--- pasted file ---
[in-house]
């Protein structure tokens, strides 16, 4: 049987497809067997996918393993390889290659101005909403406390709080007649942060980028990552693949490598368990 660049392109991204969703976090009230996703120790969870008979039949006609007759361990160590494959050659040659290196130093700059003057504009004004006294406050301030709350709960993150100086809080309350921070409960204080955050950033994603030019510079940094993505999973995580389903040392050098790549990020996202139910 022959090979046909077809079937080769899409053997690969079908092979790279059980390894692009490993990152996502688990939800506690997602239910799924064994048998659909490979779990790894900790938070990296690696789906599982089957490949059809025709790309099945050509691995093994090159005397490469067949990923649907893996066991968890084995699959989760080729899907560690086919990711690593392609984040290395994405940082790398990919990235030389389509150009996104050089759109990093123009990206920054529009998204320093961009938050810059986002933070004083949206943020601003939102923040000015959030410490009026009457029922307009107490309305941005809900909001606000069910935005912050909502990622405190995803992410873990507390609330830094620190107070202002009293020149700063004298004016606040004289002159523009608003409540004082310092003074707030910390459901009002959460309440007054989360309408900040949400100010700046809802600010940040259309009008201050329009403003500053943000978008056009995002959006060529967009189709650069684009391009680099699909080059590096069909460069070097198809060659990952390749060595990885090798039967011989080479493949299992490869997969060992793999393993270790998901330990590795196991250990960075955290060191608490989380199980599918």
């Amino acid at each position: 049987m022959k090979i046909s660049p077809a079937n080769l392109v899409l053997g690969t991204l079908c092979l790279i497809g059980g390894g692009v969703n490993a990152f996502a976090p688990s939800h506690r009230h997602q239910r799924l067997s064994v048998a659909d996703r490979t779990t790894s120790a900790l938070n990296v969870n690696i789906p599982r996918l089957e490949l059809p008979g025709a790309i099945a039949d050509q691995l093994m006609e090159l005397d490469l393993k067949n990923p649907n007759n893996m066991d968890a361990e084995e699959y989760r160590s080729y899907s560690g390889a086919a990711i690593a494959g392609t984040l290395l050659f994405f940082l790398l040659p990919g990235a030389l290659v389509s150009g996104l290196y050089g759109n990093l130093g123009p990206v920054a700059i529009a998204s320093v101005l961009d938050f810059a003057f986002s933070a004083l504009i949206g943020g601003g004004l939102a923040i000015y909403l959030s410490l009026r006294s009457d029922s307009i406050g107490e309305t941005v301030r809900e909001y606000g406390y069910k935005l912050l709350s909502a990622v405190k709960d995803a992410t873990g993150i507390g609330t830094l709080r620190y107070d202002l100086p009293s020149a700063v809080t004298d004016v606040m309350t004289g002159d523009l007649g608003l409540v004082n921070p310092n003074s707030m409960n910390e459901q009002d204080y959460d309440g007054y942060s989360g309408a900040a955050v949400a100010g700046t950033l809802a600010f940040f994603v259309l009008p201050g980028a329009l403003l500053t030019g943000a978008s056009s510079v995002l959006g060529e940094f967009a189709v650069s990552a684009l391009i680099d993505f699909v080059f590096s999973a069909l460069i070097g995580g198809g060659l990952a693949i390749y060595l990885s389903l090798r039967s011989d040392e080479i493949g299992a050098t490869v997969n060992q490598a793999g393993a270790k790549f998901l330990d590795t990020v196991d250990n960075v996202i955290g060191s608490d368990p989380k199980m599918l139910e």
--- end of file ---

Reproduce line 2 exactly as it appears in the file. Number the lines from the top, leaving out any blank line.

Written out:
């Protein structure tokens, strides 16, 4: 049987497809067997996918393993390889290659101005909403406390709080007649942060980028990552693949490598368990 660049392109991204969703976090009230996703120790969870008979039949006609007759361990160590494959050659040659290196130093700059003057504009004004006294406050301030709350709960993150100086809080309350921070409960204080955050950033994603030019510079940094993505999973995580389903040392050098790549990020996202139910 022959090979046909077809079937080769899409053997690969079908092979790279059980390894692009490993990152996502688990939800506690997602239910799924064994048998659909490979779990790894900790938070990296690696789906599982089957490949059809025709790309099945050509691995093994090159005397490469067949990923649907893996066991968890084995699959989760080729899907560690086919990711690593392609984040290395994405940082790398990919990235030389389509150009996104050089759109990093123009990206920054529009998204320093961009938050810059986002933070004083949206943020601003939102923040000015959030410490009026009457029922307009107490309305941005809900909001606000069910935005912050909502990622405190995803992410873990507390609330830094620190107070202002009293020149700063004298004016606040004289002159523009608003409540004082310092003074707030910390459901009002959460309440007054989360309408900040949400100010700046809802600010940040259309009008201050329009403003500053943000978008056009995002959006060529967009189709650069684009391009680099699909080059590096069909460069070097198809060659990952390749060595990885090798039967011989080479493949299992490869997969060992793999393993270790998901330990590795196991250990960075955290060191608490989380199980599918």